An image of this record is presented in Figure 9.  The community of Newton Heath is situated about ¼ mile south of Failsworth, where the family was recorded living in 1851. The parish church, Newton Heath All Saints, has existed on its current site since 1556.  The current structure is shown in Figure 10.  A brief history of the area around Newton Heath is offered as follows:

“French Huguenots settled in the area in the 16th century to avoid continental persecution, and brought cotton and linen weaving and bleaching skills with them. The arrival of textile mills saw Newton Heath’s cottage industry change forever into a fully mechanised mass production system – in 1825 Newton Silk Mill (which exists to this day) was built and the Monsall Silk Dye Works followed soon afterwards.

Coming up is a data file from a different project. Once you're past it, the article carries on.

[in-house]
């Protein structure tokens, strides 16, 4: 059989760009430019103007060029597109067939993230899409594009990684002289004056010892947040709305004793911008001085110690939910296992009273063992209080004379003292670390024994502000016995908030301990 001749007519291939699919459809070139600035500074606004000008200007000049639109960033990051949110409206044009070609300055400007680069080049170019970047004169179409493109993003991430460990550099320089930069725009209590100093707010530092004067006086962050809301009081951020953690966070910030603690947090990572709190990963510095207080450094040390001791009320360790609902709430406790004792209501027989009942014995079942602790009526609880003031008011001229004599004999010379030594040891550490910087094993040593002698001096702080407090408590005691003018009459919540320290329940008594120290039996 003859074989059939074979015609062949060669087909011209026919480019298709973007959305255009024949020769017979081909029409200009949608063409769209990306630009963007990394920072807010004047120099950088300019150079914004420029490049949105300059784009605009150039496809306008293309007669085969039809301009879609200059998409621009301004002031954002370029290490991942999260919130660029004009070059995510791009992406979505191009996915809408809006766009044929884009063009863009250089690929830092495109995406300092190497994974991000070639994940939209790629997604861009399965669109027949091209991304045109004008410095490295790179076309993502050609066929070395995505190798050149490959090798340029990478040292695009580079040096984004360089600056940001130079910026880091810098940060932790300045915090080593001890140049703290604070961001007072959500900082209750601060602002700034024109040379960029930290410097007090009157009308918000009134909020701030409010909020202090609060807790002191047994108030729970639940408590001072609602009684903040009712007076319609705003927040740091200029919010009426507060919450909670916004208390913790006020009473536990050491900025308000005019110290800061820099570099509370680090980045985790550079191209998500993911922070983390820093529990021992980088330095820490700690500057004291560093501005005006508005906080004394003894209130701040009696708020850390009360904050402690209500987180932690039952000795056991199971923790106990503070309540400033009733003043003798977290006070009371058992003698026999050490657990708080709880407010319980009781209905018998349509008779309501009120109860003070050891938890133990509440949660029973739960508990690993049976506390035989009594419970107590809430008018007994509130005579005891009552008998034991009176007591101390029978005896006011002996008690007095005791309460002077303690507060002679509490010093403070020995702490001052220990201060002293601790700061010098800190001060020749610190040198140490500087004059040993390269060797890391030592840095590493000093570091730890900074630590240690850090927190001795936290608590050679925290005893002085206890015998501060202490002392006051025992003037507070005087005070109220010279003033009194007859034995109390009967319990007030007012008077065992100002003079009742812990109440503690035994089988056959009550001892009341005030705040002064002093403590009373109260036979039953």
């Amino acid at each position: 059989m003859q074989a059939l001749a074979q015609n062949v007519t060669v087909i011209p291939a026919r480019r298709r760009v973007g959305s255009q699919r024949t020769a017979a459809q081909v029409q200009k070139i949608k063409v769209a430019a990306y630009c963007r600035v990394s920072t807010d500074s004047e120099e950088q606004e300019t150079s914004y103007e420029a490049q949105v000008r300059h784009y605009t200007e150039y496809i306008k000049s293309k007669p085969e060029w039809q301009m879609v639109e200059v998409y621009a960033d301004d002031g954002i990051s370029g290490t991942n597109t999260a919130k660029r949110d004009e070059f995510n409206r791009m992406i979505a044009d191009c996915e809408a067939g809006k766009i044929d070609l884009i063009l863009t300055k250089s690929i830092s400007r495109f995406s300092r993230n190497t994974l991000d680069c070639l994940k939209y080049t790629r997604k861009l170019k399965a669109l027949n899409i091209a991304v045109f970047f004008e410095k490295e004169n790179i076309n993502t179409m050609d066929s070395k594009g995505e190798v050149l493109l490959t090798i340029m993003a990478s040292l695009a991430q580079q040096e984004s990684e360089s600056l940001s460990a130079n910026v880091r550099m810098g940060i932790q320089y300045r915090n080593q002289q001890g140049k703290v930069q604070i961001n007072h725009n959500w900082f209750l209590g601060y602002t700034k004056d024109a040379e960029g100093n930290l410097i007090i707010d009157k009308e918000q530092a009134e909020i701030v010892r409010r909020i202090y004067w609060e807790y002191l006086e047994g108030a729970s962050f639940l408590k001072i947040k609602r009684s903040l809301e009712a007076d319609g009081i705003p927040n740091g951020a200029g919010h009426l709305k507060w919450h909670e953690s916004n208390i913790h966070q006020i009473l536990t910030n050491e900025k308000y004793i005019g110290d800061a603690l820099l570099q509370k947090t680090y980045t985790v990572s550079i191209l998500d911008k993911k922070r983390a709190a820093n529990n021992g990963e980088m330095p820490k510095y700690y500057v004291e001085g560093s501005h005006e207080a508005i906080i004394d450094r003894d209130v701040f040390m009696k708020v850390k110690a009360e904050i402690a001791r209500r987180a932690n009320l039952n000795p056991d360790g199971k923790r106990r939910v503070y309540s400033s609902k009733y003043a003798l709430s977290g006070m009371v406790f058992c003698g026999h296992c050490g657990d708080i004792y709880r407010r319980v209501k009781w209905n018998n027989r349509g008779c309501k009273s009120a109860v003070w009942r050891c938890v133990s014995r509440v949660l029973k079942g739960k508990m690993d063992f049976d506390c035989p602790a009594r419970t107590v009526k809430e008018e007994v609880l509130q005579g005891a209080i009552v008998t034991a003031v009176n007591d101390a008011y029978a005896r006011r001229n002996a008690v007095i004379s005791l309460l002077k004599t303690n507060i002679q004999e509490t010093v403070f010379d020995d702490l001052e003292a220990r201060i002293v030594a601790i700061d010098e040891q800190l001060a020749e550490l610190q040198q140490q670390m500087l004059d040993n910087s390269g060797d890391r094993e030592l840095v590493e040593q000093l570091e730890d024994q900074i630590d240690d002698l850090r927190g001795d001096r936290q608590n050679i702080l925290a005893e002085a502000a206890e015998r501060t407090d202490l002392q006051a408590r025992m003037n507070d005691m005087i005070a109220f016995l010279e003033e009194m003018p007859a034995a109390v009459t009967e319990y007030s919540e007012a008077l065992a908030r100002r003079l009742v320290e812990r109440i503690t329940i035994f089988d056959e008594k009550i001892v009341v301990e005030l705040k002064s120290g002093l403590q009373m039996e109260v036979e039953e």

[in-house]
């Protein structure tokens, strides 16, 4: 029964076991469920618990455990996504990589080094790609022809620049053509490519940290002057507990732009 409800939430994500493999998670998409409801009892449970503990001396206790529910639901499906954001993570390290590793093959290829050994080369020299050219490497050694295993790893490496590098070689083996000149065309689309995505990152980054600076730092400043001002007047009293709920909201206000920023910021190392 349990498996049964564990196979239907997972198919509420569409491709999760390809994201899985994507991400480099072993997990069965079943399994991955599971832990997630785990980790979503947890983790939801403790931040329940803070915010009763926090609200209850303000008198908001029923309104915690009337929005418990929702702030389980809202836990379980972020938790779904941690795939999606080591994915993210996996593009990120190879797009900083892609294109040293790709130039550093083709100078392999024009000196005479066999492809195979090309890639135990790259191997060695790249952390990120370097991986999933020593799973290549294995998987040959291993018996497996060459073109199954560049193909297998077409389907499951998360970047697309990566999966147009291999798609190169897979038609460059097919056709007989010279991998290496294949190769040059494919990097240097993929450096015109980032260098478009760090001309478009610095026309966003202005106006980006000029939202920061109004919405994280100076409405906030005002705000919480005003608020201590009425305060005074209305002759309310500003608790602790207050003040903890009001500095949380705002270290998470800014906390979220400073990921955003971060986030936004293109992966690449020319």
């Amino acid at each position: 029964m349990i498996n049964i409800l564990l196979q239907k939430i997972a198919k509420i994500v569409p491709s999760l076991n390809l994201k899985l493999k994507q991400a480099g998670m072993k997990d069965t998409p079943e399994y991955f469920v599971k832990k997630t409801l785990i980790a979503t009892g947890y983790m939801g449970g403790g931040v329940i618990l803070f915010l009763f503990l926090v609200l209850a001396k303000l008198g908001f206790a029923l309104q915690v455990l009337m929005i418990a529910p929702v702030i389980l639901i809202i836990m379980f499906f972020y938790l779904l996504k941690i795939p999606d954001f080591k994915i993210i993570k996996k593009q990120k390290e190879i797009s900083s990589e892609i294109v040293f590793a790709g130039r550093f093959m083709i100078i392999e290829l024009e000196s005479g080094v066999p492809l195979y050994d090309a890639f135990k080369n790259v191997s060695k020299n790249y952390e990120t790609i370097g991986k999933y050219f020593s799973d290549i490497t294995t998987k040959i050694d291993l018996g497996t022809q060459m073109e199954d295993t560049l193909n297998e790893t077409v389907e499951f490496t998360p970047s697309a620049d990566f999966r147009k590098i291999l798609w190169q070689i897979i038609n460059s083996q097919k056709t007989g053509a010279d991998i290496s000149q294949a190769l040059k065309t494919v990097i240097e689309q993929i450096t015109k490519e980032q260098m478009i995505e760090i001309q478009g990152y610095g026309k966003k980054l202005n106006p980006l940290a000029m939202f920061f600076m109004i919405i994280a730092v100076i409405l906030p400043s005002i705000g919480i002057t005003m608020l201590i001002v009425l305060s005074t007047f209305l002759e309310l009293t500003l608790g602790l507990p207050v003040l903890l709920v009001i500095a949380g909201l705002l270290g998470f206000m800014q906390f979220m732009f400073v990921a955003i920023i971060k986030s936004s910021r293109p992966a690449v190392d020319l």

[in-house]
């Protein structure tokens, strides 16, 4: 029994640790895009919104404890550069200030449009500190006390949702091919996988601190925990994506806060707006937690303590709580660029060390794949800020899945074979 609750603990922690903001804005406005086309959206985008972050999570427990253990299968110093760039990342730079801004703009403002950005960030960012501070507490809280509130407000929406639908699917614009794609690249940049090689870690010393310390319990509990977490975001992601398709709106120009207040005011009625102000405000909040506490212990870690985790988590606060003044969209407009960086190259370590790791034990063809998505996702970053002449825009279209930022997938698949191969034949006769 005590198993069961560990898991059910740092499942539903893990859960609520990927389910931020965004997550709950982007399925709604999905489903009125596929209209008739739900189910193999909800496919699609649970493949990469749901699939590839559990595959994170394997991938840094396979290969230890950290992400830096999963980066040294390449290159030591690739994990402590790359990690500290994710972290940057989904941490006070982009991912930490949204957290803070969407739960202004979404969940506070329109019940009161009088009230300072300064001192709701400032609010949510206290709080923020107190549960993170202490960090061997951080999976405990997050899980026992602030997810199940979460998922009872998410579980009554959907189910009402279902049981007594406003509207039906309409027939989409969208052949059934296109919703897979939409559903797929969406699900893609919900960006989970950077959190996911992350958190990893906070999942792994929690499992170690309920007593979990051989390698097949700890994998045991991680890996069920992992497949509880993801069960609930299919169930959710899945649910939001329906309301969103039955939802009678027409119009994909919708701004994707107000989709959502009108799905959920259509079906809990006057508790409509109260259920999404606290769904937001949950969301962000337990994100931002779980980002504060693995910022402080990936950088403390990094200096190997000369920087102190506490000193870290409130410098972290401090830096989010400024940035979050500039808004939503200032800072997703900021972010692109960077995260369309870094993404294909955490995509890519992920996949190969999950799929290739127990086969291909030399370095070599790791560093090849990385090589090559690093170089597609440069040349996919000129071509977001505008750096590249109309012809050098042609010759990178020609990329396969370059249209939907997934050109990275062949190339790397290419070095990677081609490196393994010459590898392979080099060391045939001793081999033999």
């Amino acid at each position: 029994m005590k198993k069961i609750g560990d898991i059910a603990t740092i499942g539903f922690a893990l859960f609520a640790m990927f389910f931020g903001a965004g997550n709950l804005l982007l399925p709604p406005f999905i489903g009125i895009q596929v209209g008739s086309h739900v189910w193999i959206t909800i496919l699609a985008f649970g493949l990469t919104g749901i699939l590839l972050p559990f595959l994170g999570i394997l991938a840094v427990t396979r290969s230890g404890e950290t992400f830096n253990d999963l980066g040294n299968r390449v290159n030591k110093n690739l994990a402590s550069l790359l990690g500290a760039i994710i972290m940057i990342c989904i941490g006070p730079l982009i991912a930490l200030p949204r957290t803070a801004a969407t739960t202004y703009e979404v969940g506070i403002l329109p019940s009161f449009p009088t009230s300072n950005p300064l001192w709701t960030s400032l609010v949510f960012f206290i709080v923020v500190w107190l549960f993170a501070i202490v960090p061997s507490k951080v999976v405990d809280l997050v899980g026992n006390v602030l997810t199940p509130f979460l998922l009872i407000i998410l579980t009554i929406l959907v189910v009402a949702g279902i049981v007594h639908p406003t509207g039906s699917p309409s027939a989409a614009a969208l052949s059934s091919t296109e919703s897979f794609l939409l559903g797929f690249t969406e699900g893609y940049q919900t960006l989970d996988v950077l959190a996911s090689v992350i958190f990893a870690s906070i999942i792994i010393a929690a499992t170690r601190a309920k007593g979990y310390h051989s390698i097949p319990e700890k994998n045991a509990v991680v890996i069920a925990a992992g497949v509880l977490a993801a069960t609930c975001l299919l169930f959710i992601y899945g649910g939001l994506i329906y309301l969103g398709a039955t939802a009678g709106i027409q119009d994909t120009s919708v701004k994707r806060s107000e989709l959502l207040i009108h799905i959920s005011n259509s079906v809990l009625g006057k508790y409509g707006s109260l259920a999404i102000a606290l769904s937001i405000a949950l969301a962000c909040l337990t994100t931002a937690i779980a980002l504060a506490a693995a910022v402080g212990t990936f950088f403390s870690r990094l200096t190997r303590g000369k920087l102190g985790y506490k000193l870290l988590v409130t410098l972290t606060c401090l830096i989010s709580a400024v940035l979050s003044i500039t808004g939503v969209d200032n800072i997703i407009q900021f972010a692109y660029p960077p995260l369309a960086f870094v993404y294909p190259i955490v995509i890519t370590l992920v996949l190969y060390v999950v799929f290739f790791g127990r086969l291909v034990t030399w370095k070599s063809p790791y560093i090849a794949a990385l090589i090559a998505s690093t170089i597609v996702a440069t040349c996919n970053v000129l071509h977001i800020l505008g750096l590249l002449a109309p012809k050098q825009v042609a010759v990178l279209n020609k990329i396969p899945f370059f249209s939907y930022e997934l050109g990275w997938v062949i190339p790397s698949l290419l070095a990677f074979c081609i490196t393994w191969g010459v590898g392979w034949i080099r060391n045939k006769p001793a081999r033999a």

The Rochdale Canal made movement of raw materials and finished products a practical reality. Later came other industries, including a soap works, Elijah Dixon’s match manufacturing factory, and rope works as well as engineering and glass making works. Many small back-to-back low cost houses were built to house the new migrant work force. Thus was Newton changed irrevocably from a farming area into an industrial one.

The 18th century saw Oldham Road (A62) turnpiked and a toll bar installed at Lambs Lane; this road still forms the main artery through the district. With the Industrial Revolution, by the beginning of the 19th century the Rochdale Canal had been constructed and this brought industry and creeping urbanisation to the district. During the 19th century the local population increased nearly 20 fold.”[6]